So yes, the cinematography is amazing. And beautiful in many ways. We found out from CR that the only reason the makeup artist DIDN’T win an Oscar for the first section, the apelike hominids, was because everyone thought they were really apes instead of people with amazing makeup…wow.

It’s fun, fifty years later, to see the concept of future tech.

On the one hand, video phone calls and recorded video messages. On the other hand, no handheld devices.

On the one hand, computers. On the other hand, mostly keypads or voice commands.

On the one hand, a regular shuttle flight to the space station, stewardess and all. On the other hand, palatial amounts of room and meal/drinks service…not really the travel experience of today for most people, plus for a trip like that economizing on space would be important.

Hindsight is so easy. But the internal logic of how all of it worked together was very consistent, and a joy to watch, either then or now…although seeing it as a 10 year old, the plot didn’t completely make sense to me until I read the book…but I was that kind of kid, ALWAYS read the book.

CoyoteRambles said he had had an epiphany about the movie, even after watching it umpteen times: at the end Kier Dullea finds a hidden recorded message about the government finding a monolith on the moon, realizing that it was sending a signal to Jupiter, and covering that up…and that ‘knowing’ that, having it in his memory but having to lie about it, was what drove HAL crazy. That was an interesting insight!

This is one of the truly great movies. If you haven’t seen it, do it now.

 

 


20,000 Leagues Under the Sea

February 4, 2020

Internet Movie Database          Movie Reviews

From the book of the same title by Jules Verne.

A group of scientists trying to find out what has happened to a missing ship in the early 1800s finds a reclusive misanthrope who lives in a submarine and takes his revenge on the world by attacking merchant ships and military vessels.

This was one of my favorite books when I was a young otter, and I have to say that Disney cheesiness aside, it’s a heck of a movie. Mr. Otter has loved this movie since he first saw it in the theater, and showed it to me many years ago.

Kirk Douglas is the main character and comedy relief, as a harpooner who is invited to join Professor Aronnax’s expedition to find the missing ship; after they do come across Nemo, they realize they must stop him.

James Mason is wonderful as Nemo, as he on the one hand proudly shows off all his scientific innovations and on the other foams at the mouth when talking about the evils of modern society. Douglas is amusing and well cast, and Peter Lorre is the professor’s much-put-upon assistant. There is also a sea lion mascot, and a giant squid attack. Who could ask for more?

This is just fun to watch, no history or science brain needed.

 


The Abyss

February 4, 2020

Internet Movie Database          Movie Reviews

A group of oil rig workers and scientists use their submersible to try and rescue a nuclear submarine that has been lost in a deep sea trench.

It was New Year’s Day, and the Videofest was in progress. This was our third movie, so we were settled in, ready for some action. The theme was Under Water, and I had picked this not only because I had heard of it (and there weren’t a WHOLE lot of films that fit the criteria  that weren’t submarine movies) but also because I was ready for some scary shark attack scenes.

Boy, was I ever wrong! Not at all about shark attacks. Not scary. Just really fun and good.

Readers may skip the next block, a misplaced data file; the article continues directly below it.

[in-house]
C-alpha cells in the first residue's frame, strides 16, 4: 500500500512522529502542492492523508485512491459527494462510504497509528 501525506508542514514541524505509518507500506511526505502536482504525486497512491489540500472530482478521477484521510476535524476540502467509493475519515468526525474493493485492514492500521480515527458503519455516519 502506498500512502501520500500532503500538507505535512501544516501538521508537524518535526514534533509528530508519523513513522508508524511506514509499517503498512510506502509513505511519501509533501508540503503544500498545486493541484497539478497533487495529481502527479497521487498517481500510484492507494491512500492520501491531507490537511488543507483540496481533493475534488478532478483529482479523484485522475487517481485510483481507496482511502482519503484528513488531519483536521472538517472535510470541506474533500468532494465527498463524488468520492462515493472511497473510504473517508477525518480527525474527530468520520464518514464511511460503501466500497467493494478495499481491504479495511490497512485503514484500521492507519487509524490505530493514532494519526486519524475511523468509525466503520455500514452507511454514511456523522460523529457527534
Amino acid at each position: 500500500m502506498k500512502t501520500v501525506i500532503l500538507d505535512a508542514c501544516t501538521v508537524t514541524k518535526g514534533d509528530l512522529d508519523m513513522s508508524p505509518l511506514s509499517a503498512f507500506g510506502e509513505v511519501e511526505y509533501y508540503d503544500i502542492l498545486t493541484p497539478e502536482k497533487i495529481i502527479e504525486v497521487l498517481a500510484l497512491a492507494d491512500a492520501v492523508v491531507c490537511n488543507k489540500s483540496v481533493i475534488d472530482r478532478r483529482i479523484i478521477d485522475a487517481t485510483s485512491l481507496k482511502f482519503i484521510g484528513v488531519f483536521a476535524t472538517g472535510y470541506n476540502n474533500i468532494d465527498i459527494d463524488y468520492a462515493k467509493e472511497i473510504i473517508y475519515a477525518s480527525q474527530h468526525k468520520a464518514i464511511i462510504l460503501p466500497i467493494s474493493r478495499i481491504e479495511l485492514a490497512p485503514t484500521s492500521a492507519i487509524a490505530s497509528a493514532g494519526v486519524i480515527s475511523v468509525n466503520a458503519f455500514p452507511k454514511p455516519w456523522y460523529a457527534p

This is a James Cameron movie, which should have clued me in at the start- big budget aliens and stuff like that, not jump scares.

Everyone but Mr. Otter really liked this; Ottersis and Music Mike had seen it before, but Kelly and I had not. Mr. Otter hadn’t either but gave up and walked out on it halfway through, saying it was boring.

He was wrong. This movie has a good plot and characters (Ed Harris playing the lead quite ably), great special effects, and moves right along. It starts out as ‘outrageous but extremely competent guys doing a dangerous job’ and suddenly segues into ‘weird stuff is happening and we have to figure it out and deal with it.’. The transition works well, and the ending is excellent.

If you (like me) haven’t seen it yet, rent or stream it, it’s worth the effort of finding it.


The Enemy Below

February 4, 2020

Internet Movie Database          Movie Reviews

From the novel with the same name by D. A. Rayner.

A U-boat captain and the captain of an American destroyer play cat-and-mouse across the Atlantic.

It was the New Year’s Day Videofest, and our theme was Under Water. I had warned Ottersis and Mr. Otter that there would only be ONE submarines-at-war movie, because my tolerance is low, and this is the one that Mr. Otter chose.

And it was good! Both Mitchum (the American captain) and Curt Jurgens (the German captain) were excellent. The plot was suspenseful without being either too “Americans good, Nazis bad” preachy, and the Germans, as well as the Americans, had real personalities.

There were some technical ‘how a boat works’ details, not overwhelming but interesting, and the denouement was very good.

I’ve seen some bad submarine movies (K-19, I’m looking at you here), and some of them are just ‘guys in a box’…but this was a great choice!

 


Little Women

February 4, 2020

Internet Movie Database          Movie Reviews

 

From the book of the same name by Louisa May Alcott.

The lives of four girls growing up during the Civil War.

I wasn’t a girly girl at all…I didn’t read Judy Blume or Nancy Drew or ANY book called Little Women. I did, however, read Little Men and Jo’s Boys and loved them, as well as a lot of other Alcott books. I didn’t actually read this book til I was in college. And I LOVED it, and read it several times.

I may have seen one of the earlier movie adaptations of this story, but (maybe happily) don’t remember either of them. A friend has told me that the Hepburn version BAD, Allyson GOOD. Maybe sometime I’ll watch them and let you know.